And if that's not the thing to restore the smile to frustrated Jordan fans, here's an unsolicited suggestion: Instead of giving $100,000 to the charity of Jordan or Russell's choice, how about giving the $100,000 to a charity chosen, in some democratic fashion, by the people who attended last night's game? Not sure if that's even possible, but it would certainly be meaningful.
Brandt Andersen owns the D-League team called the Utah Flash.
It's possible you have never heard of the Flash. Which means that Andersen might not be such a big deal to you.
(Don't stop reading! This matters!)
But it's worth noting that he's not just a D-League team owner. In his own way, he's kind of the Mark Cuban of the D-League, in that he's a big spender, an outside-the-box thinker, and a youngster!
He's 30. Which strikes me as extremely young. (It was noteworthy to me when I reached the point that most NBA players were younger than me. Now owners are younger than me too?)
Brandt got where he is first by selling his company -- they made software to help small businesses process credit card transactions -- and then taking his smile and his cash to David Stern to discuss ownership possibilities.
Coach Stern apparently wanted to see the kid prove himself some in the JV, and suggested a D-League affiliate to start.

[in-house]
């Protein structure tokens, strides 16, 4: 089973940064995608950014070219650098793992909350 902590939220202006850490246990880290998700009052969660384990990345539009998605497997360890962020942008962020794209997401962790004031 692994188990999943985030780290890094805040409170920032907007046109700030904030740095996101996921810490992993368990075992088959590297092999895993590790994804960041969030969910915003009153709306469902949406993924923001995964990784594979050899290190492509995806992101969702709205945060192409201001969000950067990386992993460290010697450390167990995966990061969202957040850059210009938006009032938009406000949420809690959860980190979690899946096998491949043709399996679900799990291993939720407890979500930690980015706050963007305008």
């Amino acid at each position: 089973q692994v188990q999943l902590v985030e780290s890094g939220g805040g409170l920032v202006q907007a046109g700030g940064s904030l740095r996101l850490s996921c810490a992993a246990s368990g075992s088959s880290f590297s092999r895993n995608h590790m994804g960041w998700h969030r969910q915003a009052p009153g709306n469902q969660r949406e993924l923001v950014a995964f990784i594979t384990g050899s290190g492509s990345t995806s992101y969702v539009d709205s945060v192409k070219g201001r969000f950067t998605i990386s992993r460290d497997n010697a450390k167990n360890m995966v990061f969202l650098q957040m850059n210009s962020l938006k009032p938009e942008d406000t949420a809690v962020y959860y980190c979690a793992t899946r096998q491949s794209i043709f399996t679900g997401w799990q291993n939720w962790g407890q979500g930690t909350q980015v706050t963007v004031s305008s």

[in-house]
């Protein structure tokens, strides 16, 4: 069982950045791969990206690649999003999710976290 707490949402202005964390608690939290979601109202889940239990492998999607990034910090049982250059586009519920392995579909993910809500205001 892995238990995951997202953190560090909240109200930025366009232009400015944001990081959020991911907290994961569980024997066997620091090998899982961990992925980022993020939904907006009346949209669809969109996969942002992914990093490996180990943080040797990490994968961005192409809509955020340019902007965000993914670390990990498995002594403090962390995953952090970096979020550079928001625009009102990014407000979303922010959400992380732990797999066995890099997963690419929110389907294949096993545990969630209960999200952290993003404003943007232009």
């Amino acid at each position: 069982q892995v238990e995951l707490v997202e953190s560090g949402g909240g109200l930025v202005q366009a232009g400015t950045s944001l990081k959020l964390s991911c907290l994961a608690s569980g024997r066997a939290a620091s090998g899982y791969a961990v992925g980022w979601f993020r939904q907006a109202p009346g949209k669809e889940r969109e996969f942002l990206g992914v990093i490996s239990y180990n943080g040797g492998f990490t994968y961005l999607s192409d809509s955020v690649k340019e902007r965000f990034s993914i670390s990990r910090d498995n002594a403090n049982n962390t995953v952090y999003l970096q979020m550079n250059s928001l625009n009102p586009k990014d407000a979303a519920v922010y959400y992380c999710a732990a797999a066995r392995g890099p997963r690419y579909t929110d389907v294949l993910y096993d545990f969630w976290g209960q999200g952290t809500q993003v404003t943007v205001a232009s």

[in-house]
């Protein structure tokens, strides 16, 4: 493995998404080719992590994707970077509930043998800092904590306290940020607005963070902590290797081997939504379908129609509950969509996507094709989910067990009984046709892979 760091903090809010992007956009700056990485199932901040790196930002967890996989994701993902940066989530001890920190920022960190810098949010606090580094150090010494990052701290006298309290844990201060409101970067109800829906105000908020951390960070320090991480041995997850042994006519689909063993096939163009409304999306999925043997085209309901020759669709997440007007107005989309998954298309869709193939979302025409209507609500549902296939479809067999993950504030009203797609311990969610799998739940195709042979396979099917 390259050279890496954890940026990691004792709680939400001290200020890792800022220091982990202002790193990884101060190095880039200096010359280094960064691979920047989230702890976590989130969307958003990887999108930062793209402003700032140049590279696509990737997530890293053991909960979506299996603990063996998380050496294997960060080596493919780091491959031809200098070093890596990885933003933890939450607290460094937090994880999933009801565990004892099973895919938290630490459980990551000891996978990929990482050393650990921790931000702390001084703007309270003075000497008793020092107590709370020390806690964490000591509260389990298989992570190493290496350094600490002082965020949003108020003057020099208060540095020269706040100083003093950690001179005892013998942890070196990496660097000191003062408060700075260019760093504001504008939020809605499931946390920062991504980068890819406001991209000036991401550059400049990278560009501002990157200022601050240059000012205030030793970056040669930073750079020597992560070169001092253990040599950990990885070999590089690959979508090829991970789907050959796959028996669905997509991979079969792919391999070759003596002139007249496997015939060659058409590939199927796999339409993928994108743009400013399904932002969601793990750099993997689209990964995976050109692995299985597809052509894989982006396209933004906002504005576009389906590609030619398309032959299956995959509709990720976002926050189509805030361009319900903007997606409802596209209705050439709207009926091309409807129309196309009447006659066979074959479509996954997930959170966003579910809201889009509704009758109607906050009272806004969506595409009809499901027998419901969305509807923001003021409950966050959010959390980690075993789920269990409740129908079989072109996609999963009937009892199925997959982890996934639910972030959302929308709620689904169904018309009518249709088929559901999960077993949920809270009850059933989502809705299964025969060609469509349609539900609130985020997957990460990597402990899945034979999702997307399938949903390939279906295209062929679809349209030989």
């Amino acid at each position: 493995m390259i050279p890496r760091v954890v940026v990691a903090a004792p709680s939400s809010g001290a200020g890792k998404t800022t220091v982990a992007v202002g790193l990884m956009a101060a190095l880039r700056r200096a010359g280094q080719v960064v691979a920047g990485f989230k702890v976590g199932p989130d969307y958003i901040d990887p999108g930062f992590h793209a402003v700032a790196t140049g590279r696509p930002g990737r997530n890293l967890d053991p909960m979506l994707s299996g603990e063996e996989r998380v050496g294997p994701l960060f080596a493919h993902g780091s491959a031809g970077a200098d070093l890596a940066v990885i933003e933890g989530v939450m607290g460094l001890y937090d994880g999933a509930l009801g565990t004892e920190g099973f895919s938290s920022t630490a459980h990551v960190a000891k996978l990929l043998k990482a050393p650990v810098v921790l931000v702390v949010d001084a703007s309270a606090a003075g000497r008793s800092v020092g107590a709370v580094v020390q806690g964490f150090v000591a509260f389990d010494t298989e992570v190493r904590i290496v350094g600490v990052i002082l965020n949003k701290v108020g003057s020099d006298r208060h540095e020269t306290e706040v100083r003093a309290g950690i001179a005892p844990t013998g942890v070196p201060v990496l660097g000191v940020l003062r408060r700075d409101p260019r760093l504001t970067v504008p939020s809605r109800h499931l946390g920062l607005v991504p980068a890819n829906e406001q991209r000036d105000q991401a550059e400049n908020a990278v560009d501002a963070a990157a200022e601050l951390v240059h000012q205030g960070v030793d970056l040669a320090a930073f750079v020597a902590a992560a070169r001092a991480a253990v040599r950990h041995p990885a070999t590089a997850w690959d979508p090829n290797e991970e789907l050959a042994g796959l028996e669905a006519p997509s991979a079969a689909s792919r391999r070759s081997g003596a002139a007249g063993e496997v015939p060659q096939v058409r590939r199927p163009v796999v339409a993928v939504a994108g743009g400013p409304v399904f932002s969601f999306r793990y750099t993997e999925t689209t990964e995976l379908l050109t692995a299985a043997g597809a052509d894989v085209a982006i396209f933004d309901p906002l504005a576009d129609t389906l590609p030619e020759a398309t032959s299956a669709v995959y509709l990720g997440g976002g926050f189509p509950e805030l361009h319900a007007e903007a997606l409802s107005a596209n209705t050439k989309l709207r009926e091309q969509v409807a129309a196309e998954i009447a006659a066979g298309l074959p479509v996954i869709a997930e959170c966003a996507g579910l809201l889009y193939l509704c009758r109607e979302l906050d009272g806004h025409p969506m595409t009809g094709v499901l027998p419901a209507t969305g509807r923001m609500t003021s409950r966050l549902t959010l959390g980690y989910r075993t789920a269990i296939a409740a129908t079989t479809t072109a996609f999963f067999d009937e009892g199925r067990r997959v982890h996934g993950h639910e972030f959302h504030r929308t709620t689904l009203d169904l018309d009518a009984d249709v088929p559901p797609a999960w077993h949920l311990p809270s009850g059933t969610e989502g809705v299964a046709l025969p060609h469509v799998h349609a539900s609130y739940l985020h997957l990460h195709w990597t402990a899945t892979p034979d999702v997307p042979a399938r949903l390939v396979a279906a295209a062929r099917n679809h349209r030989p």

And there is no denying that the kid is tearing up the JV.
He has been spending money like water, including on an in-progress Frank Gehry arena.
In the process Andersen has brought a brand of class, optimism, and deep pockets to a league that is used to long bus rides, small pay checks, and dreams of bigger things.
Recently, Andersen and the Flash made a bit of a splash by hosting the Iranian national team.
I had dinner with several members of the National Team from Iran the other night and it is clear that we are really not so different.
When you ask them what is on their minds it is like any conversation you would have with a friend; providing for family, housing inflation in their neighborhoods, and who their favorite basketball players were growing up.
This trip has been about basketball and building relationships. I think everyone who has been involved with helping to bring them here has been impressed and left with a hope that things will get better between our nations.
Outside the context of basketball, it's worth noting that there are noises being made that the U.S. and Iran could be bracing for war. Saying nice things about anyone should not be news, but in the context of war, powerful people saying nice things about potential adversaries is almost political.
And it gets even more political when you factor in what Brandt told me (and has been reported on Ridiculous Upside): "I have offered," he says, "to take the Flash to Iran next year. I talked to [NBA Deputy Commissioner] Adam Silver about it, I talked to the Iranian delegation. The Iranian delegation is excited. This would be the first NBA team ever to go to Iran. Adam Silver seemed to think it was a good plan. I'm going to push pretty hard."
Personally, I hope the trip happens. Sports have a long history of succeeding in enabling international relations where politics fail. This could be one more such instance.
(Photo by Melissa Majchrzak/NBAE/Getty Images)